The process for addressing identity theft and reclaiming personal identity can be daunting. While the IRS web page discussing this problem includes recommended steps for follow up3
, the actual execution can be complicated and time consuming, as each state has a different process for reporting these matters. Further steps must be taken to both determine if other identity theft activities have occurred, and to protect the credit and identity of the individual.
As such, some victims of identity theft engage the services of remediation specialists to assist them in responding to these situations. Companies that specialize in investigating and remediating identity theft employ case managers to perform these services. Before engaging such services conduct your own due diligence. Case managers should have extensive related training and have completed the Fair Credit Reporting Act (FCRA) Basic Certificate Program offered by the Professional Background Screening Association (PBSA), a non-profit trade association serving the background screening service industry4
. This training covers the accuracy, fairness, and privacy obligations of credit reporting agencies under the FCRA.
Responding to a personal identity privacy breach can be stressful, time consuming and may require specialized knowledge and expertise. Many CPAs feeling the crunch of imminent and changing tax deadlines as well as demanding clients and personal issues will simply not have sufficient time to remediate a privacy breach, whether arising from unemployment fraud or another type of identity theft. Further actions are required to ensure that fraudsters won’t use the personal information they gathered to commit additional frauds. If you are considering engaging a privacy services provider to assist you in this process, investigate their qualifications and resources. The provider should be able to help you manage the entire remediation process, providing you with the peace of mind to focus on managing your practice.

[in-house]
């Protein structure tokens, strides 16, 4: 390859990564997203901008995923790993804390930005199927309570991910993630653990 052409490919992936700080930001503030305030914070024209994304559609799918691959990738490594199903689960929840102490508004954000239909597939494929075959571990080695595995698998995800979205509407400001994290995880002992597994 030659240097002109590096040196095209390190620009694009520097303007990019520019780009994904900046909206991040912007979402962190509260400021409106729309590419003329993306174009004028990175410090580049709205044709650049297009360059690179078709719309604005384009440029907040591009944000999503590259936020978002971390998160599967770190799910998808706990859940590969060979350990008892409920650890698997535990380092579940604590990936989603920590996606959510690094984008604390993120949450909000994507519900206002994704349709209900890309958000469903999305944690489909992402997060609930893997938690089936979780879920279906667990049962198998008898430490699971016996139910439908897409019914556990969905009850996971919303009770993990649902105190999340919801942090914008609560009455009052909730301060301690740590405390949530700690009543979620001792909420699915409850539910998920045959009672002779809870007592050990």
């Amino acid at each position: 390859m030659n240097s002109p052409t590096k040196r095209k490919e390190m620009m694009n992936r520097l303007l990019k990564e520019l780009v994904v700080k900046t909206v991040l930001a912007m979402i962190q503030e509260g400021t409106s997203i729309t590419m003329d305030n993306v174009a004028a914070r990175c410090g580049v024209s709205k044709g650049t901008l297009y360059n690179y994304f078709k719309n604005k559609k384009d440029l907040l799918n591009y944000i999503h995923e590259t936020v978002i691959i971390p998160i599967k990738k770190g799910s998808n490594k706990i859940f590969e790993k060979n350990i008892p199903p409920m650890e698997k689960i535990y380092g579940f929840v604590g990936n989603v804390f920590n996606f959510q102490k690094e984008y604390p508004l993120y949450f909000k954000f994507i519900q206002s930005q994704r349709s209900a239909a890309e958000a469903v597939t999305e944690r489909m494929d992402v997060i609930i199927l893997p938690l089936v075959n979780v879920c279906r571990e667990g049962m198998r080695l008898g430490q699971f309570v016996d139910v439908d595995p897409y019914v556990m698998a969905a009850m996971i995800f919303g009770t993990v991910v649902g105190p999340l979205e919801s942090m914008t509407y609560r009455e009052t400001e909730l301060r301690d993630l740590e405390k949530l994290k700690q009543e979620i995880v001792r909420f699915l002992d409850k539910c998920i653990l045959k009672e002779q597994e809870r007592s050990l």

This information is provided for general informational purposes only and is not intended to provide individualized business or legal advice. You should discuss your individual circumstances thoroughly with your legal and other advisors before taking any action with regard to the subject matter of this article.
Aon Insurance Services is the brand name for the brokerage and program administration operations of Affinity Insurance Services, Inc., a licensed producer in all states (TX 13695); (AR 100106022); in CA & MN, AIS Affinity Insurance Agency, Inc. (CA 0795465); in OK, AIS Affinity Insurance Services Inc.; in CA, Aon Affinity Insurance Services, Inc., (CA 0G94493), Aon Direct Insurance Administrators and Berkely Insurance Agency and in NY, AIS Affinity Insurance Agency.